count 7.1x109·t 1 and haemoglobin 119 g·t1• The other
laboratory data were within the normal range. A culture
of the urine was sterile. A CT-scan of the lower abdomen showed, in the left fossa inguinalis, a conglomerate
of bowel with herniation of this mass into the inguinal
canal. There were no signs of incarceration (fig. 1). A
Doppler procedure of the left upper leg demonstrated
a post-thrombotic venous occlusion, unchanged from
the results of a previous investigation.
Fig. 1. - cr scan of t.he lower abdomen showing a large infLitrate with
gas containing structures on the left side.
Seven days after the admission subcutaneous emphysema of the thorax and neck was found. There were no
signs of a pneumothorax. The chest roentgenogram
showed not only subcutaneous emphysema, but also a
pneumomediastinum and pneumoperitoneum (fig. 2).
Fig. 2. - Chest roentgenogram demonstrating subcutaneous emphysema, a pneumomediastinum and a pneumoperitoneum.
After starting antibiotic therapy a laparotomy was performed. A large infiltrate in the left lower abdomen with
perforation of the sigmoid colon into the inguinal region
was found. The abdominal wall showed an abscess containing pus. The peritoneal cavity was not contaminated,
but contained a small quantity of free gas. A Hartmann
procedure was performed with a left hemicolectomy and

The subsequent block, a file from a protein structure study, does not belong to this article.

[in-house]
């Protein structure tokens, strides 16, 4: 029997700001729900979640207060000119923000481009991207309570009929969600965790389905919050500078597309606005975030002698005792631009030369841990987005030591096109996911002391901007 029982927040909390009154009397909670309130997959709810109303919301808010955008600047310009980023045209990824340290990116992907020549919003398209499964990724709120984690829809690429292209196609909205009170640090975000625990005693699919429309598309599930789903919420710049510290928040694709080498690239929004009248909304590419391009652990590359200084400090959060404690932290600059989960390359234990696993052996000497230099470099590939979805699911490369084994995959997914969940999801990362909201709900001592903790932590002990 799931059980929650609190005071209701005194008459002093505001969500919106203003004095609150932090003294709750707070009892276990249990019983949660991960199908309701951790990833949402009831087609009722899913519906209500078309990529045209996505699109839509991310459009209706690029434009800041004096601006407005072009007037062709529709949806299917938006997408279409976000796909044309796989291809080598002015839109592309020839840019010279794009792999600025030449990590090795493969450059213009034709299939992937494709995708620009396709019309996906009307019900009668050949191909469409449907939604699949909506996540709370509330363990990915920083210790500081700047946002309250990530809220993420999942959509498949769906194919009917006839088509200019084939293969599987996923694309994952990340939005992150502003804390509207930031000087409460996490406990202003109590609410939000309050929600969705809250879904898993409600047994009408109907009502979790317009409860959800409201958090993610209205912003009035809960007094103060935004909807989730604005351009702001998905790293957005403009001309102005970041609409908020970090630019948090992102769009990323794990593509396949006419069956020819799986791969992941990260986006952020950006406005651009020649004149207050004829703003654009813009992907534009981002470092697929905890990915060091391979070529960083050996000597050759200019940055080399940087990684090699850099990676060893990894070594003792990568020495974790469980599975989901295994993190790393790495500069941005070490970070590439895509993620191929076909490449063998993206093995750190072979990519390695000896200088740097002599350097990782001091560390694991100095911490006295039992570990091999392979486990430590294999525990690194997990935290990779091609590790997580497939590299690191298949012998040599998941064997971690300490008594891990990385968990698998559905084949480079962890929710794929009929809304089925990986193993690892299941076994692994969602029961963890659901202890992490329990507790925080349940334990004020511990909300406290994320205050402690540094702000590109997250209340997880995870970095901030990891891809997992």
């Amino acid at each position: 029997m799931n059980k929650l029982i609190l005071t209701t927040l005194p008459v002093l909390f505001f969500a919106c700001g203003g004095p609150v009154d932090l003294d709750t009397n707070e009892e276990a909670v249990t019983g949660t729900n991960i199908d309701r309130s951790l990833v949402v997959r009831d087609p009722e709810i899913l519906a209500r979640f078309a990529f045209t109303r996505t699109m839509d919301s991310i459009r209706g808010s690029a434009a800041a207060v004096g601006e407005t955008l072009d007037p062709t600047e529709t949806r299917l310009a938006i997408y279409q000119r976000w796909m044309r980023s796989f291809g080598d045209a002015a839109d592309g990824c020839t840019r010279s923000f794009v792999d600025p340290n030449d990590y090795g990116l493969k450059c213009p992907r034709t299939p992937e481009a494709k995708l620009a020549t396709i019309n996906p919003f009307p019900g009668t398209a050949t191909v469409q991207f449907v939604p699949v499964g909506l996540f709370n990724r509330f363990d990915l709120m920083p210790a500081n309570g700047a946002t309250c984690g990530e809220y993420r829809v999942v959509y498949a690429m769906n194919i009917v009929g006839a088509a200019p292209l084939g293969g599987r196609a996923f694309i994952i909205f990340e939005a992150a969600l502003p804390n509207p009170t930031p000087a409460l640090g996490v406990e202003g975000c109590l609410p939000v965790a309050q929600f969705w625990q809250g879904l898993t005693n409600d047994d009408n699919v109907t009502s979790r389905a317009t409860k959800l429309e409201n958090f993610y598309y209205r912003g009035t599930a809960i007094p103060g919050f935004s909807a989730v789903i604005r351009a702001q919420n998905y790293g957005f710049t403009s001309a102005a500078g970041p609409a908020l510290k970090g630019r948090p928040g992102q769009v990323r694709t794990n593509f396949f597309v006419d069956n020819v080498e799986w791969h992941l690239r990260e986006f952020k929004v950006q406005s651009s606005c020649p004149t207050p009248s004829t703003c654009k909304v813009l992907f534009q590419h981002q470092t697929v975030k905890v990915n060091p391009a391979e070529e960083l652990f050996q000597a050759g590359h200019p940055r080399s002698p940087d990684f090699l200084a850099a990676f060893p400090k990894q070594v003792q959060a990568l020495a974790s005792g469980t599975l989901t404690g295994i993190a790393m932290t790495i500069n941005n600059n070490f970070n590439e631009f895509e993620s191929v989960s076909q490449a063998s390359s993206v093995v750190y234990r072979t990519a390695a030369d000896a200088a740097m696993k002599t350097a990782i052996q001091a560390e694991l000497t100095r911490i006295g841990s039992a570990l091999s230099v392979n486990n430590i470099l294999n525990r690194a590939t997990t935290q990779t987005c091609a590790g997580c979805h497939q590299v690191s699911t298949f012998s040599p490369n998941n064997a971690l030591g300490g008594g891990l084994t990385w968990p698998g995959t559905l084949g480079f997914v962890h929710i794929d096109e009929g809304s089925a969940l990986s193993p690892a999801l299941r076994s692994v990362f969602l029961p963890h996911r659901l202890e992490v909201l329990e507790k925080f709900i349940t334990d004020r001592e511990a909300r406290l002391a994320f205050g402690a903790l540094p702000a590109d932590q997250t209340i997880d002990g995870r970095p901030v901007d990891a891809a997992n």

resection of the infected abdominal wall. Postoperatively,
subcutaneous emphysema resolved rapidly. Microscopically there was extensive infiltration of the wall of the
rectum and sigmoid colon by squamous cell carcinoma.
Cultures of the pus yielded a mixed flora of aerobic and
anaerobic bacteria, all of which were sensitive to the
antibiotic therapy already started preoperatively. However, the patient's condition deteriorated gradually and
she died two months after admission. Autopsy was not
In most cases subcutaneous emphysema is of respiratory origin. If over-distended alveoli rupture because of
the existence of a pressure gradient between the alveolus
and the surrounding structures, with or without rupture
of the pleura visceralis, air can flow along the bronchovascular sheaths to the mediastinal and subcutaneous
tissues [1- 3]. When mediastinal pressure rises further,
retroperitoneal emphysema and pneumoperitoneum may
occur [4]. Well known intrathoracic causes of
subcutaneous emphysema are Valsalva' s manoeuvre,
severe bronchoconstriction (asthma), artificial ventilation
with high positive end-expiratory pressure or high peak
inspiratory pressure, decompression, and blast injury
compression [2]. Other more local causes of subcutaneous emphysema are soft-tissue infections, directly
penetrating trauma or surgical intervention of gascontaining structures, and a rare kind of mucosal
interruption (e .g. Boerhaave's syndrome) [5].
Subcutaneous emphysema of abdominal origin is
frequently associated with pneumoperitoneum. These
symptoms are due to perforation of an abdominal viscus,
ga~ producing organisms, pneumatosis cystoides intestinalis or iatrogenic (e.g. gastroscopy, sigmoidoscopy) [5,
6]. The female genital tract is also a potential source of
pneumoperitoneum. Air may pass through the fallopian
tubes during examination, douching, salpingitis, postpartum knee-chest exercises, coitus, or after orogenital